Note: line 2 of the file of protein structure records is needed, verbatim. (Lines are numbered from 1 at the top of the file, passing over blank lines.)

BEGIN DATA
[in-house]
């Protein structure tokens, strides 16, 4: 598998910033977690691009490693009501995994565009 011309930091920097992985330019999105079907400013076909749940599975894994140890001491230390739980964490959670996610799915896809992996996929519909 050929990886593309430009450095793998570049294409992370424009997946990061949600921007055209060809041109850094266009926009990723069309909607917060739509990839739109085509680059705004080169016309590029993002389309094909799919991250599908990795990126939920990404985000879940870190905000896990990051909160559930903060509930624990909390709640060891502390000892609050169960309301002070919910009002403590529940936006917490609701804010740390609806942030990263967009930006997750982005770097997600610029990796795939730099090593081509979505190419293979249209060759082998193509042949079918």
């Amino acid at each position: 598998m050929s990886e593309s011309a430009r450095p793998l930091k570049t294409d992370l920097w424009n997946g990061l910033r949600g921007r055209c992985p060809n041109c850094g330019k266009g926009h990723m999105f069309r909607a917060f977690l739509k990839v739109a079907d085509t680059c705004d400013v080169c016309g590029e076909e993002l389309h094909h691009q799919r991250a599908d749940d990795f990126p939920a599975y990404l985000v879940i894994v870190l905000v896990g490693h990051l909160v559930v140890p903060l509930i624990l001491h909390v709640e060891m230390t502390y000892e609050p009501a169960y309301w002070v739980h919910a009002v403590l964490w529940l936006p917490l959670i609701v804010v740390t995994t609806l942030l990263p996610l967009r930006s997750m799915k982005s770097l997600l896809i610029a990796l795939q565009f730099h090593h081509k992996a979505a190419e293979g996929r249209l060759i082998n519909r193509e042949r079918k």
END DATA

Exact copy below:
């Protein structure tokens, strides 16, 4: 598998910033977690691009490693009501995994565009 011309930091920097992985330019999105079907400013076909749940599975894994140890001491230390739980964490959670996610799915896809992996996929519909 050929990886593309430009450095793998570049294409992370424009997946990061949600921007055209060809041109850094266009926009990723069309909607917060739509990839739109085509680059705004080169016309590029993002389309094909799919991250599908990795990126939920990404985000879940870190905000896990990051909160559930903060509930624990909390709640060891502390000892609050169960309301002070919910009002403590529940936006917490609701804010740390609806942030990263967009930006997750982005770097997600610029990796795939730099090593081509979505190419293979249209060759082998193509042949079918």